AMP Trio – Three [TrackList follows] – AMP Trio Music, 56:37 [3/17/17] ****:
The best things come in threes.
(Addison Frei – piano, Fender Rhodes; Matt Young – drums; Perrin Grace – acoustic bass)
New York City based AMP Trio believe in the power of three. The threesome’s latest is the hour-long Three (issued on the band’s own imprint, AMPTrioMusic). The group was named after themselves: the A is for keyboardist Addison Frei (acoustic piano and Fender Rhodes); the M is for drummer Matt Young; and the P is for acoustic bassist Perrin Grace. The three met while students at the Manhattan School of Music and have been gigging and recording ever since.
Each member has been busy after graduating. Young was in the late Bob Belden’s Animation ensemble; Frei (it’s pronounced ‘Fry’ by the way) has released solo albums and supported John Raymond and Tim Green on stage, and has had numerous solo piano gigs; Grace has performed alongside John Riley, Amina Figarova and Alex Sipiagin and has extensive international jazz experience. But it is definitely the AMP trio’s live and studio work which has garnered the most interest from reviewers and listeners.
The 13 tracks on Three showcase the trio’s musical merits: Frei penned five cuts; Young wrote three; Grace composed four; and there is one jazz standard. Frei is a distinguished composer who has won awards for some of his work, and his material on Three highlights his compositional approach. The CD opens with a short, edited Frei title called “Intro: Community,” a bubbling one-minute starter which shares some structural elements with Young’s “Narhet,” the second track. “Narhet” has a friendly but also unpredictable arrangement, where percussion (via piano and drums) has a changeable quality and Frei’s soloing has a clipped characteristic. Frei’s edited “Community” piece resurfaces just past the CD’s midpoint, where it’s dubbed “Community Pt. 1” and reappears near the album’s conclusion, as “Community Pt. 2.” There’s no sure reason specified for why the trio uses “Community” in this way, but it does supply a slice of continuity throughout the CD program.
One of the most delightful numbers is Frei’s charming “Kitano Theme,” a superb character sketch which has a beautiful and clear-cut demeanor accentuated by Frei’s flowing piano runs. The lengthiest piece is Frei’s slow burner, “Blues for Rhineland,” probably named after the Western Germany area. “Blues for Rhineland” has a traditional jazz deportment, a mid-swinging stance with sharp cymbals, a frequently loping cadence, and plenty of space for bass, piano and drum improvisation.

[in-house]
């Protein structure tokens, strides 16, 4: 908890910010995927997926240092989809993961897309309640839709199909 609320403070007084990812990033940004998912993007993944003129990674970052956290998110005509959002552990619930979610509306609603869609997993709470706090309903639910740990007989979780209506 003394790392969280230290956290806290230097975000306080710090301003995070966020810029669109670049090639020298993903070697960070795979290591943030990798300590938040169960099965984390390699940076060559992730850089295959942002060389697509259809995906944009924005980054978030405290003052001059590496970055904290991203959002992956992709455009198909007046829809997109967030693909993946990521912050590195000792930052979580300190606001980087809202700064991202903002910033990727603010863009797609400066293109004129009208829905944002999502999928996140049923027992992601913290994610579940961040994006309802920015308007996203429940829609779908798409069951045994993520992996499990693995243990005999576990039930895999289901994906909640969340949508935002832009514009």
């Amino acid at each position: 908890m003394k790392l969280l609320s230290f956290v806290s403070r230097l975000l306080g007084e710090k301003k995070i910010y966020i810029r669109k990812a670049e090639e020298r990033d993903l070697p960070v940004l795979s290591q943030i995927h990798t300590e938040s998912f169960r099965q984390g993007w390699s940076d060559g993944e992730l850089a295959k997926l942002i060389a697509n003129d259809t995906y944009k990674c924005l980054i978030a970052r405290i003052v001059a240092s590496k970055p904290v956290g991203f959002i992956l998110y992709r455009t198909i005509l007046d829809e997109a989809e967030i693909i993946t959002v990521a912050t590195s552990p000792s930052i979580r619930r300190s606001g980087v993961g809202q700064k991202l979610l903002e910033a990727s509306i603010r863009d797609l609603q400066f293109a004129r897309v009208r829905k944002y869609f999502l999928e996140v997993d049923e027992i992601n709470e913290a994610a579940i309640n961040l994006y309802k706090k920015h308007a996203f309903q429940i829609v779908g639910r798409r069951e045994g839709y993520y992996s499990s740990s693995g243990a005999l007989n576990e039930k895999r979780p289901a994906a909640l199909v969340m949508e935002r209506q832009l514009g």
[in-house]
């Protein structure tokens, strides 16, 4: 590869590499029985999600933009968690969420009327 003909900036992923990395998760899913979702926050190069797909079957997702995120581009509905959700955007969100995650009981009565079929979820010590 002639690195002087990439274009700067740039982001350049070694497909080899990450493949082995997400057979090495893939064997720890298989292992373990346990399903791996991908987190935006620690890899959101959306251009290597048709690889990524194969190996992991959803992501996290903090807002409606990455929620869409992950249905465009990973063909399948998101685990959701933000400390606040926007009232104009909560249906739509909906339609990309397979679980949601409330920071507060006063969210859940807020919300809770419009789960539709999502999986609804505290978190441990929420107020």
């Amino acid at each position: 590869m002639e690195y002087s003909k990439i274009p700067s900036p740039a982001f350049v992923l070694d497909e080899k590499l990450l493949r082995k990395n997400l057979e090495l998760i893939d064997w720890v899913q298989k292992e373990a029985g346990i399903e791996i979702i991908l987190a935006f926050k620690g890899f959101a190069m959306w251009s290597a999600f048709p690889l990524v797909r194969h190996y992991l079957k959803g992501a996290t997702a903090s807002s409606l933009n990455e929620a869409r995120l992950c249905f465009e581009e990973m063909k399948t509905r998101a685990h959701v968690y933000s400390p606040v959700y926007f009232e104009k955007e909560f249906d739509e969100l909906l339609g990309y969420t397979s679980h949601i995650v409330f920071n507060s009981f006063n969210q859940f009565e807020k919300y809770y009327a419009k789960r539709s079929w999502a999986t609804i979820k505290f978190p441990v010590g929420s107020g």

One of Young’s more memorable cuts is the melancholy “Onwards,” which is dedicated to Belden. It has the texture and emotive effect of a jazz requiem, although one which is not necessarily somber, but rather has a flitting attribute, as the trio moves and shifts along a nearly seven-minute course, which sometimes decelerates, sometimes quickens, has solemn moments and other times has optimistic instances. Young also displays his thoughtfulness on the ending piece, “Waking Life,” which has a bluesy shadiness emphasized by Frei’s soulful Fender Rhodes. “Waking Life” echoes the feeling of waking up to a dreary, cloudy and misty day and discovering there is no coffee in the kitchen pantry.
Grace seems to like and gravitate to sanguine components. His six-minute “Hexed” has understated buoyancy, a lithe temperament reinforced by Grace’s supple bass soloing and Frei’s clement piano. There’s no surprise to find another Grace composition titled “Sunny Summer” (although ironically has a downcast foundation far from being sunny). “Sunny Summer” segues into the pop-inclined “N.T. Bag,” which does in fact have a balmy and positive disposition and is one of the album’s finer tunes.
The CD’s lone non-original is a bright and upbeat rendition of Charlie Chaplin’s “Smile.” Some musicians have done this in a measured, moody way, but the AMP Trio gives it their all, stressing the swing, and maintaining a vigorous tempo which helps spotlight Chaplin’s notable melody. There’s a straightforward elegance and magic to a piano, bass and drums trio, an appeal which has seemingly never gone out of fashion, and thankfully there are folks like the AMP Trio who keep such conventions alive and moving onward.
Onwards (for Bob Belden)
Community Pt. 1; Smile
Blues for Rhineland
Community Pt. 2